project 365 | 2013 edition

You can file this under “opps, I did it again.” Despite my better judgement, and the advice of my family, I am doing another Project 365. If you weren’t here for round one in 2010, it means taking a picture a day for a year. The project was exciting, frustrating, inspiring, tiring, delightful, challenging and I promised I would never do it again. So I morphed it into something simple, like Coffee|Served Daily, because 1000 cups of the same subject is sooooo much easier than 365 photos of different subjects.

However… Project 365 is a great way to notice and capture the small moments, and I seem to need that extra motivation. The daily exercise helps me see the light, the texture, the small art that shows up when we least expect it. It helps me stop and notice the way that paper curls, or the light coming through the kitchen window for three minutes each morning. Otherwise I just see the piles of paper, and the dishes, and the laundry. I don’t see the spectacular cloud (because even if I don’t have my camera with me, I am noticing it and wish I did), the reflection in the puddle of water, or the way the scarf my mom knitted for Steve looks so awesome on him. It also means I have to accept funky photos, awkward transitions and days that are uninspired and lacking in creativity. I trust you understand.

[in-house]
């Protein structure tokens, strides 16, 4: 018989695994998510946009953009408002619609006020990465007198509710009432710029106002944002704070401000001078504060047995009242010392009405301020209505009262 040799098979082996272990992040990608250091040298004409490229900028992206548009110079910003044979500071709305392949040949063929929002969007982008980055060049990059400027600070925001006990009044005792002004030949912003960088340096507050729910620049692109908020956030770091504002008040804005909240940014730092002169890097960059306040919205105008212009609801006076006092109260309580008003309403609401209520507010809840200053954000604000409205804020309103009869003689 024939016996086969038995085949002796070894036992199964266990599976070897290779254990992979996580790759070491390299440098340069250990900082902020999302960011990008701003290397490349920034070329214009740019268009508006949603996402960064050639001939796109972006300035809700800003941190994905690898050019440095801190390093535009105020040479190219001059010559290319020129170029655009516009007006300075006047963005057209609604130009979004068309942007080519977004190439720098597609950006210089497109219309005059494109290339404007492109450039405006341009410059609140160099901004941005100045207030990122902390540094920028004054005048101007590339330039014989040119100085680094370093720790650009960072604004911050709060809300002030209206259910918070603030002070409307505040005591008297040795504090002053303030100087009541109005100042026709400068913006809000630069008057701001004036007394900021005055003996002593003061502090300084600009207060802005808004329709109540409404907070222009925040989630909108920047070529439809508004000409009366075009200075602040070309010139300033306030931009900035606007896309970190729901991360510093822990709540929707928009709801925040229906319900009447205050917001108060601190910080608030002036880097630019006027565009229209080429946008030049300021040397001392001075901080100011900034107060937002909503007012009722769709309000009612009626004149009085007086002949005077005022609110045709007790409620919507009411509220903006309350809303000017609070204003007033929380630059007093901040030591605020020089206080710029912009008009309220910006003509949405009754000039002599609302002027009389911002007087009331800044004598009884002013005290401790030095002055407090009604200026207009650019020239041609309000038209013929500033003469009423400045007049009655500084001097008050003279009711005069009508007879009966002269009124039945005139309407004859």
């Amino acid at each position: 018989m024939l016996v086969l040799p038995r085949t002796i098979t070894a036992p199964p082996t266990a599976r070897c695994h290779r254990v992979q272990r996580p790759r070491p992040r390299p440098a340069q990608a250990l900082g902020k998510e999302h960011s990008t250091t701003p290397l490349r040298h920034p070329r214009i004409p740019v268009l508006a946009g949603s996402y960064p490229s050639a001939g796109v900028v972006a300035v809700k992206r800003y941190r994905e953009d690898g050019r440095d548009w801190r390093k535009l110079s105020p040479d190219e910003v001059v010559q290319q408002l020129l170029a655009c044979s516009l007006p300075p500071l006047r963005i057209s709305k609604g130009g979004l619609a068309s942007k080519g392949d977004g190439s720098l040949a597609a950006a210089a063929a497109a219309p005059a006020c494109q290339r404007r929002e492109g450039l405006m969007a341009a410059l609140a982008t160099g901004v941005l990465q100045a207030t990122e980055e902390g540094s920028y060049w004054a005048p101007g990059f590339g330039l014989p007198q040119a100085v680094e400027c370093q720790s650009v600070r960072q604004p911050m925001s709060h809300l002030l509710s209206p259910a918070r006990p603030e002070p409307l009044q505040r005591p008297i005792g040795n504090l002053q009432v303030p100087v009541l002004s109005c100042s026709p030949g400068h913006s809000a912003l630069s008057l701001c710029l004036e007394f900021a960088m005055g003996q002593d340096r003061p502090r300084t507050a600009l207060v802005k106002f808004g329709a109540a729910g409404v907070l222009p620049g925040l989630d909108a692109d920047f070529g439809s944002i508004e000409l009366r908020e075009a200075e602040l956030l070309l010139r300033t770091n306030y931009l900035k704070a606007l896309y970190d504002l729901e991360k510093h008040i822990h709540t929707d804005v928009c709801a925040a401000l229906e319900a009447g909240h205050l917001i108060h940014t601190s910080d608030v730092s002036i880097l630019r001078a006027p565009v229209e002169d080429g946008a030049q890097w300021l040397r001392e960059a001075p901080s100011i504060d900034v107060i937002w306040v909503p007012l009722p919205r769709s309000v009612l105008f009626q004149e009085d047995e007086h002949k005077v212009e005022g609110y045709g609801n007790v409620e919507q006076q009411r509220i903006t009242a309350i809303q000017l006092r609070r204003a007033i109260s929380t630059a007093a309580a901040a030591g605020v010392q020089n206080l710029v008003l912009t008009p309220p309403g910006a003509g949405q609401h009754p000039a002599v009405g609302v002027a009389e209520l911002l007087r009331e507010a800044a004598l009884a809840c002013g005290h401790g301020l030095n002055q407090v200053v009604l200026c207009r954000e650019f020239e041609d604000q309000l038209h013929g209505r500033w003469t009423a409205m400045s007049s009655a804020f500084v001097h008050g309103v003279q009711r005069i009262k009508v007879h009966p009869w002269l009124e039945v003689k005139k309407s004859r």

I’m keeping it on Flickr and on this blog (see the link on the top left, or click here). I am doing it this time around without a dog or a daughter at home, and after I have already taken hundreds of pictures of cups of coffee. I have already cheated, and I am certain I will cheat again.  But I am doing it anyway. Here are the first ten. And if you want to do it too, let me know. We can be a community of moment catchers.

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3 Responses to project 365 | 2013 edition

  1. I love this idea; I think it’s really important to pay attention to the small things. But I feel it’s so much pressure. I think I’m too much of a perfectionist for such a project. What if you take a picture in the morning and find a better object in the afternoon? What if you forget a day? What if you have such a routine that you don’t see new beauty from one day to the next?

    My friend challenged me to a 25 Day photo challenge in December (mine is here: http://www.flickr.com/photos/kcorn/sets/72157632147858286/) and there were several nights when I would leap out of bed close to midnight. “Where are you going?” my startled husband would ask. “I have to post a picture.” Gah.

  2. kimtb says:

    Kris, I think all of those frustrations are real and true. Yesterday morning I took what I imagined were lovely photos of fresh peppers from the garden. I was so pleased I was done by 8 am. Later I took a few quick snaps of Steve with the scarf my mom just made him. The pepper photos weren’t good, and the scarf photo was good enough. And for me, the idea of changing expectations is something I always have to work on. In 2010 I did miss days and then played catch up. When we remodeled the kitchen I missed a week or so, and then shot all of them in my iphone at the paint counter in Home Depot. So part of this is giving myself permission to be funky. I do remember though how much I loved having a slideshow on December 31 that helped me remember the smallest moments…

  3. I would just like to point out that I remember the Home Depot photos because they were some of my faves. Ergo, cheating is good.

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